The Kardashians have been getting praised for doing the bare minimum for years, what with the rampant appropriation and the dry, overpriced lip kits that net them billion-dollar companies and the reality show that hasn’t been interesting in years and the… no you’re right I’ll stop, otherwise we’ll be here for hours. And now you can add body positivity to that list, as they *might* finally be not quite jumping on it, but carefully hovering one toe over the bandwagon, with Kourtney Kardashian posting an un-retouched butt selfie.
I know, alert the media.
Well, somebody (and I think we all know who) did alert the media —or, at least, PEOPLE magazine — which published an article entitled, “Fans Praise Kourtney Kardashian for Sharing an ‘Unedited’ Thong Bikini Photo: ‘Way to Empower”. It states, “Since is no stranger to posting butt-baring bikini pics, her eagle-eyed followers soon noticed that the photo appeared to show her backside exactly as it is, with no airbrushing involved.”
I’m not sure it takes an eagle eye to notice when someone’s skin hasn’t been blurred into oblivion, although I will say the “imperfections” here are quite subtle, so I’ll give it to them. The article then included a smattering of positive comments, such as, “Way to empower the natural women body!! Love this 🙌❤️,” and “I love that the little dimples were kept! It’s so natural and so beautiful 😍.”
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Sorry, my eyes rolled back in my head so hard they got stuck and I couldn’t type coherently for a minute there.
I mean, look, is it good that Kourtney didn’t take the opportunity to Facetune her butt, as surely many people on Instagram (and her own family) do? Are there a few (barely) visible ripples in the skin of her butt cheeks? Yes and yes. But excuse me if I’m not going to take this opportunity to praise the Kardashians, a family who basically feeds off an exclusive diet of controversy and rumored butt implants, for posting a “natural” photo. They have long been accused of warped photo editing, secretive cosmetic surgery, and generally feeding into and perpetuating unrealistic and toxic beauty standards, and fans have been begging for them to get real for years. And the best you could do is not airbrushing your butt? Also, not to get too in the weeds here, but if there is one body part that the Kardashians are known for, it’s their butts. (Say butt again.) Should anyone in that family really be getting a cookie for showing off one of their best features? Progress is progress, sure, but on the road to body positivity, this is one small step made by an inchworm with a bad leg.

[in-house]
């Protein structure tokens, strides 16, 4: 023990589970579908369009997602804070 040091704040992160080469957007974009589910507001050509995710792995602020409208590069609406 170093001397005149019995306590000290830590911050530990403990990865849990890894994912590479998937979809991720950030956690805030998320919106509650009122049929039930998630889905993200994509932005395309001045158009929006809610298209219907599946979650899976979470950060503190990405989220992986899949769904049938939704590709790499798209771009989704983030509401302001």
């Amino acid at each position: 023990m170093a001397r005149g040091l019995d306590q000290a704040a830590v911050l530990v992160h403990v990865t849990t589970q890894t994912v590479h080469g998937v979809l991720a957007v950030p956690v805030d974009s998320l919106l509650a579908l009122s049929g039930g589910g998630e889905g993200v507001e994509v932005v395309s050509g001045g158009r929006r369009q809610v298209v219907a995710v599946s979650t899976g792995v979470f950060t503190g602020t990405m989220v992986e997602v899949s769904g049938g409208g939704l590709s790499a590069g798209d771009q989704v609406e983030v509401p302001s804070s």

And why was Kourtney posting an unedited pic anyway? Notably, the photo was posted not to Kourtney Kardashian’s Instagram, but to Poosh’s Instagram, which has a fraction of her personal following. (She posted a different butt picture to her personal Instagram that is conveniently devoid of dimples.) The caption accompanying this brave photo? “Talk about an instant butt lift. We tapped Kourt’s trainer @jesseohara for her top at-home pilates moves for a rounder rear. Link in bio for her tips.”
Despite what the glowing write-ups are implying, the photo was not intended to be a celebration of Kourtney’s natural body—or anyone’s, for that matter. Rather, it’s a promotion for an “at-home Pilates moves for a rounder butt” article on Poosh. And while advertising a Pilates-induced “instant butt lift” is not on the same level as promoting appetite suppressant lollipops or flat tummy tea or a cosmetic butt lift, promoting the idea of instant results from a whopping total of seven Pilates moves smacks of the same scamminess. It still boils down to “change your body quick by doing this thing I’m promoting”.